MoM put the hard question to you all about raising spoiled brats and the responses are quite surprising.

We shared on Facebook how we often struggle with this issue, “As a kid, we went out for a family dinner as a treat on our birthdays and got presents once a year on our birthdays.

“But I look around our living room and our place is like a daycare centre – our kids have so much and yet whenever we go to the shops, they still ask and ask for new toys.

“We take our kids out for meals and they’ve been lucky enough to go on overseas holidays (because we enjoy this too!).

“We try and instill good values and manners in our kids but I can’t help but worry that we are raising a generation that wants for nothing and expects the world.

“I’m interested to hear how you can keep kids grounded and appreciative in a world where everything is at our fingertips.”

MoM’s respond

While other parents agreed they too often worry about the same issue a few MoM’s left us some sound advice.

Mandy suggested the answer was really quite simple, “Simple, don’t give them everything. Tell them no even if you can afford it or they will keep asking cause they know you will say yes …. if they crack it ignore it, always told my kids naughty kids don’t get nice things and I’m not always going to say yes … they will appreciate it more as they get older ..”

Darel added, “The other day I went through my children’s room and donated half of their toys.

I told them that they didn’t need it all, and there are children out there that have none that need them more.

Don’t buy everything they ask for. Explain to them that they don’t need it. Other than that, there’s not much you can do.”

Robyn said, “Make them work for it. The bigger the job, the bigger the reward. If they want it that bad, that’s how they pay for it. That’s how the real world is going to be, so it’s not an unfair ask. Otherwise you will be strapped with them forever relying on you.”

Bree added, “Also, make sure others like family and friends don’t just buy them things for no reason. A small reward for being exceptionally well behaved is ok but make sure everyone is on the same page.”

We loved Lorraine’s idea! ” I find my kids are much more considered of itself they buy it’s their money that they are spending. We have a chart where they get a star stamp for doing the right thing e.g., going to sleep without fuss, keeping their room clean, random things we notice and want to praise. When they get to 100 stamps they get $30. They can save it or spend it.”

What should we do?

Parents seem to be fearful of challenging children and saying NO or on the other hand are placing too much pressure on them to succeed and then feel the need to overcompensate by wrapping their children in cotton wool.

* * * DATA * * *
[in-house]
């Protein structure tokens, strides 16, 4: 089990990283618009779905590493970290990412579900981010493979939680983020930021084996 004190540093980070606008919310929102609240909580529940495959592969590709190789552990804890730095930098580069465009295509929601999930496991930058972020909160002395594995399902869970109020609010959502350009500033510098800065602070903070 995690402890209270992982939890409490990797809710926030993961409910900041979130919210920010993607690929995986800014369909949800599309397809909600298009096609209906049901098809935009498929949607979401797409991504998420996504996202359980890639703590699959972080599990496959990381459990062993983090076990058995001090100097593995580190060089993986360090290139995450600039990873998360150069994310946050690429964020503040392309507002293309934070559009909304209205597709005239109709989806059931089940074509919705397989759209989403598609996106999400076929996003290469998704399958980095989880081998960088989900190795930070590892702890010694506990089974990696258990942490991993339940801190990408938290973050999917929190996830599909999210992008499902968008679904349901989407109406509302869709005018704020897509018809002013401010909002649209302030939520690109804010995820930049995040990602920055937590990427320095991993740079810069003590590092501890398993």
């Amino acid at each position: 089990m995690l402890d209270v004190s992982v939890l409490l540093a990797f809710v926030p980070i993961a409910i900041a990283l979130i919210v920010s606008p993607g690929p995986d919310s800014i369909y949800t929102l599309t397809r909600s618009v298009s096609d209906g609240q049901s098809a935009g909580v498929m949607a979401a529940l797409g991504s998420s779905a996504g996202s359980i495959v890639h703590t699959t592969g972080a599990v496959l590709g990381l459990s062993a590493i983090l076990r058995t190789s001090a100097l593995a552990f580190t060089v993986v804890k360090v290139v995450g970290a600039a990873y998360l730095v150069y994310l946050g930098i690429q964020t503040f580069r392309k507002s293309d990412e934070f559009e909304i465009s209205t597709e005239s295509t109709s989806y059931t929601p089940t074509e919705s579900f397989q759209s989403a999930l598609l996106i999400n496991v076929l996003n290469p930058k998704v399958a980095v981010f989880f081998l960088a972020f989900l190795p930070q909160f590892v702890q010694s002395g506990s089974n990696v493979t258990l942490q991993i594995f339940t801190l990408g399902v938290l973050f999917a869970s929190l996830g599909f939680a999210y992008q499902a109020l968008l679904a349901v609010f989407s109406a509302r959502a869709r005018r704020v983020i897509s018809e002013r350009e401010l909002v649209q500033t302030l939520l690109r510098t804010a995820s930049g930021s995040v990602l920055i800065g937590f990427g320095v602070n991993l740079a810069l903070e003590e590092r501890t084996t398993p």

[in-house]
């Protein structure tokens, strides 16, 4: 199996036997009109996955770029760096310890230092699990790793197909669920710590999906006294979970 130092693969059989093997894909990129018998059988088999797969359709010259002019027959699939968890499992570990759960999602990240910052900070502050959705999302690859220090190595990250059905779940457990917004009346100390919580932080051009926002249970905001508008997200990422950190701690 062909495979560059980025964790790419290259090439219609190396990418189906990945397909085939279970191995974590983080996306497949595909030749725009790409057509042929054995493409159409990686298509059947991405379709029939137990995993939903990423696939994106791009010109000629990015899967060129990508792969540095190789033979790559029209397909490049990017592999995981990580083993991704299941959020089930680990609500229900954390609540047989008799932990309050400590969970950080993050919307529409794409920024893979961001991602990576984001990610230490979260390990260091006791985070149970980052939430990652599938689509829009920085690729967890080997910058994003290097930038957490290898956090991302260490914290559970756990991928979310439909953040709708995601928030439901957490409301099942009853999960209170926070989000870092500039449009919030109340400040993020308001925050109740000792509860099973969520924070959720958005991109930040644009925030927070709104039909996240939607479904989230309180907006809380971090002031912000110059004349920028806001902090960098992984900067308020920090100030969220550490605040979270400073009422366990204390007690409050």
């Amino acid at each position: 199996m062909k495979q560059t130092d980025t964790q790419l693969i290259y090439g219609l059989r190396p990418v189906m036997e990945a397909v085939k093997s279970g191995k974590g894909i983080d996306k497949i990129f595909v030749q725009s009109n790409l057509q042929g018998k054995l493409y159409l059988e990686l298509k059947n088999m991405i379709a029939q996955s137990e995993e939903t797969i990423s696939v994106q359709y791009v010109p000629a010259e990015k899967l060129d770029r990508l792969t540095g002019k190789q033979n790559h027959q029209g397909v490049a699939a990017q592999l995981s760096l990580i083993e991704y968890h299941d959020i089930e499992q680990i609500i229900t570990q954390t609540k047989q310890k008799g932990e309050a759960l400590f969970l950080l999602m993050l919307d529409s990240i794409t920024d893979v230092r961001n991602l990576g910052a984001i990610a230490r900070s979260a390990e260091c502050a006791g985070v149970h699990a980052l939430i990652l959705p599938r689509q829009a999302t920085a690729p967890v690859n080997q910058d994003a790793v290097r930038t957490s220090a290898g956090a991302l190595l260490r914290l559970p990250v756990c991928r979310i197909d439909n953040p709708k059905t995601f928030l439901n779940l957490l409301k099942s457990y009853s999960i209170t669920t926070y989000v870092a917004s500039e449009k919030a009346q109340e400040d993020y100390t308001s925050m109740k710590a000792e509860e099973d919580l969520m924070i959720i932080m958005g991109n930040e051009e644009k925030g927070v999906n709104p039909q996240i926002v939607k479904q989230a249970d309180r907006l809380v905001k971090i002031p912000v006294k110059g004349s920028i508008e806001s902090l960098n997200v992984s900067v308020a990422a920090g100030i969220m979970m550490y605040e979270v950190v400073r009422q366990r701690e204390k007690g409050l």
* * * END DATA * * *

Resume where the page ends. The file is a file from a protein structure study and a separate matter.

US academic Joseph Epstein has coined the term “kindergarchy” referring to a “new world order in which children rule”.

We need to teach kids a sense of responsibility, we need to learn not be a helicopter or “snow plow parent” — who clears the way for their child to make sure they don’t suffer any disappointment or difficulty — and to not “over function” for our kids.

We need to get back to basics and let kids be kids!

Join our Facebook chat and share your thoughts with us on the topic.

  • I agree. Parents need to say no more often. There’s so much disposable income these days and toys/ clothes etc are SO cheap compared to when I was growing up. Doesn’t mean they need it all.


  • It’s okay to say NO. Our son does not like it, but he’s learned to accept it. He is now 17 and has a great sense of empathy, value, and understanding of money. It’s still a work-in-progress but his I often observe his behaviour and realise that we role modelled well and we have instilled in him a sense of giving, sharing, consideration, etc. Our hard work is paying off.


  • Some great tips mentioned. But another thing I think is setting kids up for failure later in life is the whole no winners or losers in team sports etc.


  • More then anything else we should focus on the gift of love and attention.


  • I worry about this too and I don’t spend ridiculous amounts on them. I rarely by toys but other people do. I make my daughter earn pocket money if she wants to buy extra things. Even with this you take her shopping or if she sees a catalogue she wants everything she sees!


  • I think it is the values that have changed.


  • Our kids know not to ask in the shops often, or at least demand like most kids do. If they don’t use their manners and say please they definitely will not be given what they have requested. I never buy lollies when they are with me. I get them at other shopping trips. They are special treat. They know there is a fairly good chance the answer will be no. There are no tantrums. If it a genuine educational object I am more likely to agree…..if I have the money to pay for it.


  • We have never been afraid to say “no”. It always comes with a discussion and communication is key.


  • Yep, we give presents on birthdays and Christmas too and even then we’re moderate. I absolutely don’t just buy them something when we’re at the shops.


  • my kids get spoiled on birthdays and Christmas, we don’t have to money for anything else but I did get them something tonight with my flybuys points. And where it says kids ask for more toys yes they do and they always have, that isn’t a generation thing that is a kid thing


  • To me it wasn’t about spoiling but rather giving her a childhood I never had that I always envied amongst other kids


  • It is a matter of parents, and grandparents giving too much too soon and then they get to expect it, give them love and your time instead. Teach them to think everything they get is special and give them less. People must just have too much money to spare, or are buying too much cheap imported junk.


  • The spoilt brat generation is well and truly here.


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